A year ago, as the dust was just beginning to settle after the financial crisis, McKinsey & Co. reported that some asset managers were “depressed and in denial” about their prospects (see related post). These firms’ propensity to not cut costs delivered an average drop in profits of 60-75% in 2009.
The consultancy’s newest report on the industry shows that hope does indeed spring eternal. According to the report, “The Asset Management Industry: Now it’s about picking your spots” (produced in partnership with Institutional Investor’s U.S. Institute), nearly half (42%) of managers previously categorized as “depressed and in denial” expected profits to increase 10% in 2010 (although, we guess that after having their heads handed to them in 2009, a bounce back of 10% is perhaps to be expected.) By contrast, the other categories of firms identified by McKinsey expected roughly a 20% increase in profits this year.
After a decade of declines, firms surveyed by McKinsey finally reported a modest increase in net revenues from retail assets last year. The 2 basis point increase was the highest year-of-year increase seen since the survey was first conducted. Meanwhile, net revenue from institutional assets fell precipitously.
The three-year drop in institutional fee revenue is a result, says McKinsey, of a move away from higher-fee alternative investments to low-fee products…
“Institutional net revenue yields, which increased 9 bps between 2001 and 2006, as investors flocked to higher-yielding alternatives products, such as hedge funds and private equity, fell a remarkable 6 bps (17 percent) over the past two years as investors quickly retreated to the safety of lower-yielding fixed-income investments.”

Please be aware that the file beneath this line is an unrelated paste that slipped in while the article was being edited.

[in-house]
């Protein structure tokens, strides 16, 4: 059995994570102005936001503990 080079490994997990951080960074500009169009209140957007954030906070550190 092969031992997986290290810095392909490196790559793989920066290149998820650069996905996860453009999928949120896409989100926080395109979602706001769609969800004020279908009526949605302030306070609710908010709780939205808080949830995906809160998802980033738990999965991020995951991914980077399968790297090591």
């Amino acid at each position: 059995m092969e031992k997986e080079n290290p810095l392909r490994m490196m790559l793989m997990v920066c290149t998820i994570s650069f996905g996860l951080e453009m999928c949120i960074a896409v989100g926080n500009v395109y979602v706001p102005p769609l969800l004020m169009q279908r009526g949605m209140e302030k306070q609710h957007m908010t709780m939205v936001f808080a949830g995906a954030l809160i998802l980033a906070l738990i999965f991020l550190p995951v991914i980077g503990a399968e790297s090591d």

But the bad news may be about to end for pure-play managers of alternative products. McKinsey “expects institutional appetite for higher-fee alternatives to recover.” And when they do, the firm says investors will turn to “specialist alternatives managers, rather than traditional asset managers.”
In fact, the report lists alternative investments as one of five key growth areas for the asset management business. The others are retirement, international investing, sovereign wealth funds and ETFs/passive investments.
McKinsey reports that institutional investors anticipate a “steep” recovery in their alternative investment allocations over the next two to three years. The firm also expects alternatives to grow in the retail market, albeit in a more focused manner:
“Investment managers are reportedly dusting off plans to offer new alternatives fund products to retail investors, but this will likely remain a niche segment over the next few years, dominated by firms with the strongest alternatives brands.”
Notwithstanding its belief in the power of brand differentiation, McKinsey laments that “there appears to be limited conviction (or ability) in many firms to invest in these opportunities and carve out differentiated leadership positions.”
This problem is familiar to institutional asset management salespeople, some of whom have dedicated their careers to explaining why one large cap US equity fund is any better than the next large cap US equity fund. McKinsey reveals this frustration several times in the report (our emphasis added below):
“…the investments in growth that asset management firms are making do not match the strength of their convictions, and few appear to have a clear sense of how they will differentiate themselves from their peers. Nonetheless, firms remain confident, with more than 80 percent believing they will gain or maintain industry share.”
“Only one-fifth of the firms who say they are targeting sovereign funds are creating a differentiated sales and service strategy that combines greater coverage by senior executives, a local presence, increasingly dedicated sales resources and a strong team-based approach emphasizing service and support, as well as best-in-class investment expertise.”
But regardless of their interest in true competitive differentiation, it seems from this survey that institutional asset managers are looking to grow once again. With the overall size of the pie expected to remain unchanging for some time, a shifting product mix, competitive differentiation, and industry analysis will be the keys to success. In other words, it’s a good time to be a McKinsey consultant.